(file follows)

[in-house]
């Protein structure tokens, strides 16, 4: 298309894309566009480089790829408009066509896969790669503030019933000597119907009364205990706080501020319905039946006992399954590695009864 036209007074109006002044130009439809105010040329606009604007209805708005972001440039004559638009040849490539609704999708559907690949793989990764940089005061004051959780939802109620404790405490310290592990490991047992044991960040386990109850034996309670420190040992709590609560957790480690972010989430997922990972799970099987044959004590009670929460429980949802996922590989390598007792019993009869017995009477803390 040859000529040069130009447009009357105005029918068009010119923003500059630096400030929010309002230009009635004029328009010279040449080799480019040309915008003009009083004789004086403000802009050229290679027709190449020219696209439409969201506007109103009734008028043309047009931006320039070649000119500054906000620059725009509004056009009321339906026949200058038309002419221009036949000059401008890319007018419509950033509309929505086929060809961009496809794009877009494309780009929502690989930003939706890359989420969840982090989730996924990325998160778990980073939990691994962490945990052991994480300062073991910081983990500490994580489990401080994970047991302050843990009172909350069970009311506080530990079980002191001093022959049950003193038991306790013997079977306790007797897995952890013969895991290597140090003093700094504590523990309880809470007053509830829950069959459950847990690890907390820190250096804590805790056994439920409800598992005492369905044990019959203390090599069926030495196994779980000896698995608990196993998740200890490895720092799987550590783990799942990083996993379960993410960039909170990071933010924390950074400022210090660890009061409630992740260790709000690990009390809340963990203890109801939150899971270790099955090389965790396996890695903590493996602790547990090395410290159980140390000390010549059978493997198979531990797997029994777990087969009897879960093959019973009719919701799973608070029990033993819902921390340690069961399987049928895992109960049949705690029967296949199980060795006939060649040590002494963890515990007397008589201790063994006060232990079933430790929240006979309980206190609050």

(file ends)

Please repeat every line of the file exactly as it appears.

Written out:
[in-house]
């Protein structure tokens, strides 16, 4: 298309894309566009480089790829408009066509896969790669503030019933000597119907009364205990706080501020319905039946006992399954590695009864 036209007074109006002044130009439809105010040329606009604007209805708005972001440039004559638009040849490539609704999708559907690949793989990764940089005061004051959780939802109620404790405490310290592990490991047992044991960040386990109850034996309670420190040992709590609560957790480690972010989430997922990972799970099987044959004590009670929460429980949802996922590989390598007792019993009869017995009477803390 040859000529040069130009447009009357105005029918068009010119923003500059630096400030929010309002230009009635004029328009010279040449080799480019040309915008003009009083004789004086403000802009050229290679027709190449020219696209439409969201506007109103009734008028043309047009931006320039070649000119500054906000620059725009509004056009009321339906026949200058038309002419221009036949000059401008890319007018419509950033509309929505086929060809961009496809794009877009494309780009929502690989930003939706890359989420969840982090989730996924990325998160778990980073939990691994962490945990052991994480300062073991910081983990500490994580489990401080994970047991302050843990009172909350069970009311506080530990079980002191001093022959049950003193038991306790013997079977306790007797897995952890013969895991290597140090003093700094504590523990309880809470007053509830829950069959459950847990690890907390820190250096804590805790056994439920409800598992005492369905044990019959203390090599069926030495196994779980000896698995608990196993998740200890490895720092799987550590783990799942990083996993379960993410960039909170990071933010924390950074400022210090660890009061409630992740260790709000690990009390809340963990203890109801939150899971270790099955090389965790396996890695903590493996602790547990090395410290159980140390000390010549059978493997198979531990797997029994777990087969009897879960093959019973009719919701799973608070029990033993819902921390340690069961399987049928895992109960049949705690029967296949199980060795006939060649040590002494963890515990007397008589201790063994006060232990079933430790929240006979309980206190609050």